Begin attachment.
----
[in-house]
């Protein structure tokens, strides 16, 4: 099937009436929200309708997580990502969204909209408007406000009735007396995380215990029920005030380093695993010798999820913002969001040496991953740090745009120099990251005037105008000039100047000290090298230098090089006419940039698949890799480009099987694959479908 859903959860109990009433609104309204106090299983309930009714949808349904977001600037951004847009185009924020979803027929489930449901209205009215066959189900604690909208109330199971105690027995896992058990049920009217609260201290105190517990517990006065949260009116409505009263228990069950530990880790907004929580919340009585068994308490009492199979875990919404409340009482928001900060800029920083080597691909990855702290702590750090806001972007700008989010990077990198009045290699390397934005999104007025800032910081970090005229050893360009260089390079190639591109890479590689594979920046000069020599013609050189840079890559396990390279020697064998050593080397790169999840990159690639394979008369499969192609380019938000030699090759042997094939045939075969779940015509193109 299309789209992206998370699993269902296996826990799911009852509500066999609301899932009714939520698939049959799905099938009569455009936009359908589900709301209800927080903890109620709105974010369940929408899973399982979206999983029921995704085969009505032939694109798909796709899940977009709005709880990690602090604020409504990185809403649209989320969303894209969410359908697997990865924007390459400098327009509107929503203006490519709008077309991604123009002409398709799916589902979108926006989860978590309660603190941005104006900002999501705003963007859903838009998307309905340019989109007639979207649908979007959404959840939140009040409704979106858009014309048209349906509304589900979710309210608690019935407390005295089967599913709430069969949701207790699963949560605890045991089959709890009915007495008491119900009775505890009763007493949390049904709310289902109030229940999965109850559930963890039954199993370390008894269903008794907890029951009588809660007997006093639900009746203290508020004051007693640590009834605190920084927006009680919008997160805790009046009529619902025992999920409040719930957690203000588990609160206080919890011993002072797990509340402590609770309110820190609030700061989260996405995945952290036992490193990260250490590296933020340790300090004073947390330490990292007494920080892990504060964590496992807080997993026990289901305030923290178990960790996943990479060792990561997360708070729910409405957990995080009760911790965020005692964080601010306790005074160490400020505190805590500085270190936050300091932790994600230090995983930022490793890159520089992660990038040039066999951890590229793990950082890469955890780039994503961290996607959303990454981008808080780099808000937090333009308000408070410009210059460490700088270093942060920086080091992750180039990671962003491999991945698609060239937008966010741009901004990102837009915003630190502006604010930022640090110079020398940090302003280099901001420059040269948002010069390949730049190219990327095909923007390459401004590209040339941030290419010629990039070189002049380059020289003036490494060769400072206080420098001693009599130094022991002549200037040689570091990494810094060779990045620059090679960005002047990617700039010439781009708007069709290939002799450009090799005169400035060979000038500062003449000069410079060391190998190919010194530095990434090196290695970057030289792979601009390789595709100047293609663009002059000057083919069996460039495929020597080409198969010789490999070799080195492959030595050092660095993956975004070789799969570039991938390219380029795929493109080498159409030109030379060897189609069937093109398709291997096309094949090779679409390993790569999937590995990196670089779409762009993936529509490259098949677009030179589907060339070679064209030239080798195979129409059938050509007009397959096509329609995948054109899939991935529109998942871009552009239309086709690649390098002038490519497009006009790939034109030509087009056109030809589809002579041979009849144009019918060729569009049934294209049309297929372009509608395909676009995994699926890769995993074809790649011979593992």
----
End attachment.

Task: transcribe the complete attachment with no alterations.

[in-house]
């Protein structure tokens, strides 16, 4: 099937009436929200309708997580990502969204909209408007406000009735007396995380215990029920005030380093695993010798999820913002969001040496991953740090745009120099990251005037105008000039100047000290090298230098090089006419940039698949890799480009099987694959479908 859903959860109990009433609104309204106090299983309930009714949808349904977001600037951004847009185009924020979803027929489930449901209205009215066959189900604690909208109330199971105690027995896992058990049920009217609260201290105190517990517990006065949260009116409505009263228990069950530990880790907004929580919340009585068994308490009492199979875990919404409340009482928001900060800029920083080597691909990855702290702590750090806001972007700008989010990077990198009045290699390397934005999104007025800032910081970090005229050893360009260089390079190639591109890479590689594979920046000069020599013609050189840079890559396990390279020697064998050593080397790169999840990159690639394979008369499969192609380019938000030699090759042997094939045939075969779940015509193109 299309789209992206998370699993269902296996826990799911009852509500066999609301899932009714939520698939049959799905099938009569455009936009359908589900709301209800927080903890109620709105974010369940929408899973399982979206999983029921995704085969009505032939694109798909796709899940977009709005709880990690602090604020409504990185809403649209989320969303894209969410359908697997990865924007390459400098327009509107929503203006490519709008077309991604123009002409398709799916589902979108926006989860978590309660603190941005104006900002999501705003963007859903838009998307309905340019989109007639979207649908979007959404959840939140009040409704979106858009014309048209349906509304589900979710309210608690019935407390005295089967599913709430069969949701207790699963949560605890045991089959709890009915007495008491119900009775505890009763007493949390049904709310289902109030229940999965109850559930963890039954199993370390008894269903008794907890029951009588809660007997006093639900009746203290508020004051007693640590009834605190920084927006009680919008997160805790009046009529619902025992999920409040719930957690203000588990609160206080919890011993002072797990509340402590609770309110820190609030700061989260996405995945952290036992490193990260250490590296933020340790300090004073947390330490990292007494920080892990504060964590496992807080997993026990289901305030923290178990960790996943990479060792990561997360708070729910409405957990995080009760911790965020005692964080601010306790005074160490400020505190805590500085270190936050300091932790994600230090995983930022490793890159520089992660990038040039066999951890590229793990950082890469955890780039994503961290996607959303990454981008808080780099808000937090333009308000408070410009210059460490700088270093942060920086080091992750180039990671962003491999991945698609060239937008966010741009901004990102837009915003630190502006604010930022640090110079020398940090302003280099901001420059040269948002010069390949730049190219990327095909923007390459401004590209040339941030290419010629990039070189002049380059020289003036490494060769400072206080420098001693009599130094022991002549200037040689570091990494810094060779990045620059090679960005002047990617700039010439781009708007069709290939002799450009090799005169400035060979000038500062003449000069410079060391190998190919010194530095990434090196290695970057030289792979601009390789595709100047293609663009002059000057083919069996460039495929020597080409198969010789490999070799080195492959030595050092660095993956975004070789799969570039991938390219380029795929493109080498159409030109030379060897189609069937093109398709291997096309094949090779679409390993790569999937590995990196670089779409762009993936529509490259098949677009030179589907060339070679064209030239080798195979129409059938050509007009397959096509329609995948054109899939991935529109998942871009552009239309086709690649390098002038490519497009006009790939034109030509087009056109030809589809002579041979009849144009019918060729569009049934294209049309297929372009509608395909676009995994699926890769995993074809790649011979593992």